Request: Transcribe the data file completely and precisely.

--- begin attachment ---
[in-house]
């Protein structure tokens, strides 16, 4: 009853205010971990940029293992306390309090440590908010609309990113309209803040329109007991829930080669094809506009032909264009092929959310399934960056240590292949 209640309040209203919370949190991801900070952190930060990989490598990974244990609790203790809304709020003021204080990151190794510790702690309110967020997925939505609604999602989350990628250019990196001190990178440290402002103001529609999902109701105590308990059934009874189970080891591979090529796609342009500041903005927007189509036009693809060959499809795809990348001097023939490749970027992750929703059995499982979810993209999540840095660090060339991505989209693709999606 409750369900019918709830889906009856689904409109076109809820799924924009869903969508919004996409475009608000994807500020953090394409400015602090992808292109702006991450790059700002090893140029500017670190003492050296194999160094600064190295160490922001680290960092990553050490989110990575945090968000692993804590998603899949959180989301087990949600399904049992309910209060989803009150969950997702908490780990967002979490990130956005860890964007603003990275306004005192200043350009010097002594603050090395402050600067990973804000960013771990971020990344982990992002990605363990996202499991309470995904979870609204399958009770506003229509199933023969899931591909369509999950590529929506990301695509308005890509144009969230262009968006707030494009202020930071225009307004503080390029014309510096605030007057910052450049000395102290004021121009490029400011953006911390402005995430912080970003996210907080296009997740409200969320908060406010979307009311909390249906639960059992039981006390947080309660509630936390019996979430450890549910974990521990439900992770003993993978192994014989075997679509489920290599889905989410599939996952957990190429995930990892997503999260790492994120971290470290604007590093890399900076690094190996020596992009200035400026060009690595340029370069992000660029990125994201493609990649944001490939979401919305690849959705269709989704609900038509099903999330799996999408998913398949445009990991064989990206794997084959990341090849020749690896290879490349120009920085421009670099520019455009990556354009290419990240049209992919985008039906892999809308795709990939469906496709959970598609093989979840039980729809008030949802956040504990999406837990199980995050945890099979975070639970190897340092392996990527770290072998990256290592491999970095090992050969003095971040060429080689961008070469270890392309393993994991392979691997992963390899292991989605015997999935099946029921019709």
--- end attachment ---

[in-house]
């Protein structure tokens, strides 16, 4: 009853205010971990940029293992306390309090440590908010609309990113309209803040329109007991829930080669094809506009032909264009092929959310399934960056240590292949 209640309040209203919370949190991801900070952190930060990989490598990974244990609790203790809304709020003021204080990151190794510790702690309110967020997925939505609604999602989350990628250019990196001190990178440290402002103001529609999902109701105590308990059934009874189970080891591979090529796609342009500041903005927007189509036009693809060959499809795809990348001097023939490749970027992750929703059995499982979810993209999540840095660090060339991505989209693709999606 409750369900019918709830889906009856689904409109076109809820799924924009869903969508919004996409475009608000994807500020953090394409400015602090992808292109702006991450790059700002090893140029500017670190003492050296194999160094600064190295160490922001680290960092990553050490989110990575945090968000692993804590998603899949959180989301087990949600399904049992309910209060989803009150969950997702908490780990967002979490990130956005860890964007603003990275306004005192200043350009010097002594603050090395402050600067990973804000960013771990971020990344982990992002990605363990996202499991309470995904979870609204399958009770506003229509199933023969899931591909369509999950590529929506990301695509308005890509144009969230262009968006707030494009202020930071225009307004503080390029014309510096605030007057910052450049000395102290004021121009490029400011953006911390402005995430912080970003996210907080296009997740409200969320908060406010979307009311909390249906639960059992039981006390947080309660509630936390019996979430450890549910974990521990439900992770003993993978192994014989075997679509489920290599889905989410599939996952957990190429995930990892997503999260790492994120971290470290604007590093890399900076690094190996020596992009200035400026060009690595340029370069992000660029990125994201493609990649944001490939979401919305690849959705269709989704609900038509099903999330799996999408998913398949445009990991064989990206794997084959990341090849020749690896290879490349120009920085421009670099520019455009990556354009290419990240049209992919985008039906892999809308795709990939469906496709959970598609093989979840039980729809008030949802956040504990999406837990199980995050945890099979975070639970190897340092392996990527770290072998990256290592491999970095090992050969003095971040060429080689961008070469270890392309393993994991392979691997992963390899292991989605015997999935099946029921019709």